Portinari had a significant collection of artwork. However, some of his pieces of work had strong interrelations, highlighting similar themes such as coffee, farmworkers, immigrants, and poverty. Some of his other works include:
- Soccer (1935): the portrait features a group of young boys playing soccer on a red playground. Their playing area is surrounded by several tree stumps and there is also a goat grazing nearby on the dry patch of land. Besides that, there are cows in the background in addition to a cemetery.
- The coffee farm worker (1938): this is a portrait of a black coffee farm worker, standing close to a tree stump. The man who seems frustrated and looking on his right-hand side, deep into the horizon is holding on to a hoe for support. It should be noted that this portrait displays his physically deformed large hands and feet, due to the extensive labor.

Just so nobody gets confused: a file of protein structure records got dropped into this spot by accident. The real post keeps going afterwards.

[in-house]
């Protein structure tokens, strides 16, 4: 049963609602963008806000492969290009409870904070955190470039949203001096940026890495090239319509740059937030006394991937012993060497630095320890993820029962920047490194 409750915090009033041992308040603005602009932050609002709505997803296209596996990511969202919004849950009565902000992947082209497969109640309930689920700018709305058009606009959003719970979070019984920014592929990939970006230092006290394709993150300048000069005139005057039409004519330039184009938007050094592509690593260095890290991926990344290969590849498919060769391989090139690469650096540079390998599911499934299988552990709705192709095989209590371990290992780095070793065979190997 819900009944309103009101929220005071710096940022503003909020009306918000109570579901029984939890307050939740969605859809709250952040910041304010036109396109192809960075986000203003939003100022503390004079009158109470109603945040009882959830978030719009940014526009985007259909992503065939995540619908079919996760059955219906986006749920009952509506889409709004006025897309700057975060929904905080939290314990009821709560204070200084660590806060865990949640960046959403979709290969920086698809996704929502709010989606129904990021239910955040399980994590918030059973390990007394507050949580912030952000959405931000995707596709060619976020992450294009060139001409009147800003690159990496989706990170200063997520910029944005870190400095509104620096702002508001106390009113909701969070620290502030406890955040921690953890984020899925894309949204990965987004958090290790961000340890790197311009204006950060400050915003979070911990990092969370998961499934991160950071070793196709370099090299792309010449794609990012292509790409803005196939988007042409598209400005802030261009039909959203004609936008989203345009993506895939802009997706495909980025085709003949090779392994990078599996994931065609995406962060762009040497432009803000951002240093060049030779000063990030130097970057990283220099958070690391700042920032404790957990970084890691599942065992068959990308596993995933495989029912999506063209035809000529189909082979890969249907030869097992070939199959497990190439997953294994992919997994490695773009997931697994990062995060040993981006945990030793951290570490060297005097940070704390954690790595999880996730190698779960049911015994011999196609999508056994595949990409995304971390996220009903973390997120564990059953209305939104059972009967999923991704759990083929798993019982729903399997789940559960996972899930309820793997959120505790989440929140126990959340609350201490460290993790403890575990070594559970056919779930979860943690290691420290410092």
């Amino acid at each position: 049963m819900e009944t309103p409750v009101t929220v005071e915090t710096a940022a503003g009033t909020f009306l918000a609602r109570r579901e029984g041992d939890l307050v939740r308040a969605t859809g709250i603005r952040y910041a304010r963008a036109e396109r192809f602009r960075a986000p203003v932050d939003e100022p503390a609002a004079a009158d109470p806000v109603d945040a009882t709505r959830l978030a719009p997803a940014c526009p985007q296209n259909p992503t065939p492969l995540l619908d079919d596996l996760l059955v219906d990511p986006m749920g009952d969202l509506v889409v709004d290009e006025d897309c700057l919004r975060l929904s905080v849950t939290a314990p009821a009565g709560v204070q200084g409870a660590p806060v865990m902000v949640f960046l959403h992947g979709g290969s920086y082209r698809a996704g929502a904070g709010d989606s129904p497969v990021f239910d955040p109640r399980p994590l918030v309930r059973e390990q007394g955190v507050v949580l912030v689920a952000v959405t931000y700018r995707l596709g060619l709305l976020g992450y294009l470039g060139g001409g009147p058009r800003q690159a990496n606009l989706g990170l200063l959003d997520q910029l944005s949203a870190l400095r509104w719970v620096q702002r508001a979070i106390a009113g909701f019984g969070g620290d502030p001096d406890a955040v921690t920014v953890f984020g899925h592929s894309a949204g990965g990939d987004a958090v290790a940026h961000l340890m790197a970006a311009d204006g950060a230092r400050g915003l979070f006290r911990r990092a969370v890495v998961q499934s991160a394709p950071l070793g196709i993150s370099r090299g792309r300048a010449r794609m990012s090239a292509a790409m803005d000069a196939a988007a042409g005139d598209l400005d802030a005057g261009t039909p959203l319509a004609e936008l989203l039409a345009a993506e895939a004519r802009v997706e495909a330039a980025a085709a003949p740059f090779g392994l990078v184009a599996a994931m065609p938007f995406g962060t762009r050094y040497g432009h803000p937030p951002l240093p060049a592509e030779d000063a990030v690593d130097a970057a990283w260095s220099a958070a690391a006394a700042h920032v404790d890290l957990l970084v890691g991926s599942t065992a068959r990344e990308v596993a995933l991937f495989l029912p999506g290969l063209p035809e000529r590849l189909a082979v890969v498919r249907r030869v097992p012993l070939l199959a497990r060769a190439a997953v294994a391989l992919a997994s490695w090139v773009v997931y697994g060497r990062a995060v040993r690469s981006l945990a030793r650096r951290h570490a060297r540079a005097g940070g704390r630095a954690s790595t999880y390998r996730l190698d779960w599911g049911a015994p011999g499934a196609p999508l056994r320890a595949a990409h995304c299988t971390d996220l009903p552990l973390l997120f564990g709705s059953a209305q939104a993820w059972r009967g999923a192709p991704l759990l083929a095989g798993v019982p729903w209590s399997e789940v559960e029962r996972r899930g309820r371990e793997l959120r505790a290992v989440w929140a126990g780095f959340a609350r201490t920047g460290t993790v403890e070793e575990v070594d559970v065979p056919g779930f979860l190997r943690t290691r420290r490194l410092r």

- Cocoa Mural (1938): the mural depicts seated coffee workers without any facial features. They are simply drawn by fine contours and tones.
- Migrants (1944): it depicts a picture of a family of immigrants who seem malnourished and scavenging for life. The family is standing on what seems to be a dry or arid ground that only has a few boulders. Note that there are also several vultures flying on the background.
- Shantytown (1957): it depicts a slum town with many houses. Portinari uses geometrized hills with small rectangles to represent the slums found in Shantytown.
The Bottom Line
Colhedora de Café painting (also sometimes labeled as “coffee”) effectively captures realism as well as socialism. The painting depicts the real working conditions of the coffee farmworkers, which wasn’t anything easy to go by.
They are tasked, under supervision, to harvest and carry the heavy sacks of beans on their heads. Besides that, the job depicts their social status which was the lowest and hence they were subjected to a crude working environment. Even after his death, Portinari’s paintings did spark a shift in mindset by raising global awareness.